The LWF Blog
Fire Engineering Design and Risk Assessment – Fire Control Centre – Part 2July 20, 2020 1:27 pm
In LWF’s Fire Engineering blog series for Architects and others involved in building design, we have been looking at those activities of a company which can be classed as fire safety management. Fire Control Centres are designed for phased evacuation or where the building is large or complex. In part 1 of this series on the fire control centre, LWF discussed provision, placement and communications. In part 2, we will consider what the fire control centre should contain.
A fire control centre should contain all necessary control and indicating equipment for the fire alarm, as well as for any other fire safety systems installed in the building. It should allow for the evacuation signal to be sounded in each evacuation zone independently, and the ability to signal a total evacuation, where appropriate.
A total evacuation would not be possible in a building where the stairs have been designed to cope only with a phased evacuation.
Provision should be made for cancellation of an automatic sequencing of phases of an evacuation procedure, except for the initial phase.
A control system should be included in the control centre which shows the location of any fire incident and the status of all automatic fire protection installations and facilities.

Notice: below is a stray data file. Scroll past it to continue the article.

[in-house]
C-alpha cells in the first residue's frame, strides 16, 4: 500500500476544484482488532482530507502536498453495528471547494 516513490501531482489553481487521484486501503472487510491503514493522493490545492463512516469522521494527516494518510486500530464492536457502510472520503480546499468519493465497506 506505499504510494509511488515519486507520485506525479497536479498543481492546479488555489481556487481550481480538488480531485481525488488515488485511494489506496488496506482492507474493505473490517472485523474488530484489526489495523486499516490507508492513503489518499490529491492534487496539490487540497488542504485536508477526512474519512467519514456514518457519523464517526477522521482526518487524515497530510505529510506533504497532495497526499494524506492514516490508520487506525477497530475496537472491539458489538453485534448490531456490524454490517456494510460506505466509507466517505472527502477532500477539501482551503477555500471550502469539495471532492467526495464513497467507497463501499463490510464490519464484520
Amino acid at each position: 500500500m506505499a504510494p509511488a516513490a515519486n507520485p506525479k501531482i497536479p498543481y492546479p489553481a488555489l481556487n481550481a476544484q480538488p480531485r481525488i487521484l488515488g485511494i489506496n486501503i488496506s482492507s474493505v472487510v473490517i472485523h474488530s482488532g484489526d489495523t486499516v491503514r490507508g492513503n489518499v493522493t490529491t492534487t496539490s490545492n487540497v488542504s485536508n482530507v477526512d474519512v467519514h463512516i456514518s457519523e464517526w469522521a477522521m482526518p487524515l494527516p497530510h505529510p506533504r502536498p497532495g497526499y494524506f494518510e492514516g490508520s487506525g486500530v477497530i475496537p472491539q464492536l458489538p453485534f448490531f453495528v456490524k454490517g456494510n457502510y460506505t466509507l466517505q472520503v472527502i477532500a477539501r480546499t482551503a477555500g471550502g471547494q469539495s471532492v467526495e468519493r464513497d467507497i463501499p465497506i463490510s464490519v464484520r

Overrides should be provided to work with all automatic fire protection provision, air conditioning systems or ventilation systems using recirculation, except for any systems which must be sited locally to the hazard, for example gaseous extinguishing systems or sprinkler system mains.
The control centre should include a communication system which conforms to BS 5839-9 and which can provide a direct link between the control room and all firefighting lobbies, Fire Service access points and any refuges provided for people with mobility issues.
It is important that an exchange telephone is provided with direct dialling for external calls, in case the ability of the telephone switchboard and system is affected by the fire incident.
The public address / voice alarm system should be accessible from the control centre to allow information to be given to occupiers of the building.
If CCTV is provided to monitor the control of evacuation, controls and screens should be provided in the control centre. The ability to see the progress of the evacuation can be a very useful tool in the management of an emergency situation and a phased evacuation.
In part 3, LWF will continue to look at what equipment and information should be provided within the fire control centre. In the meantime, if you have any questions about this blog, or wish to discuss your own project with one of our fire engineers, please contact us.
Lawrence Webster Forrest has been working with their clients for over 25 years to produce innovative and exciting building projects. If you would like further information on how LWF and fire strategies could assist you, please contact the LWF office on 0800 410 1130.
While care has been taken to ensure that information contained in LWF’s publications is true and correct at the time of publication, changes in circumstances after the time of publication may impact on the accuracy of this information.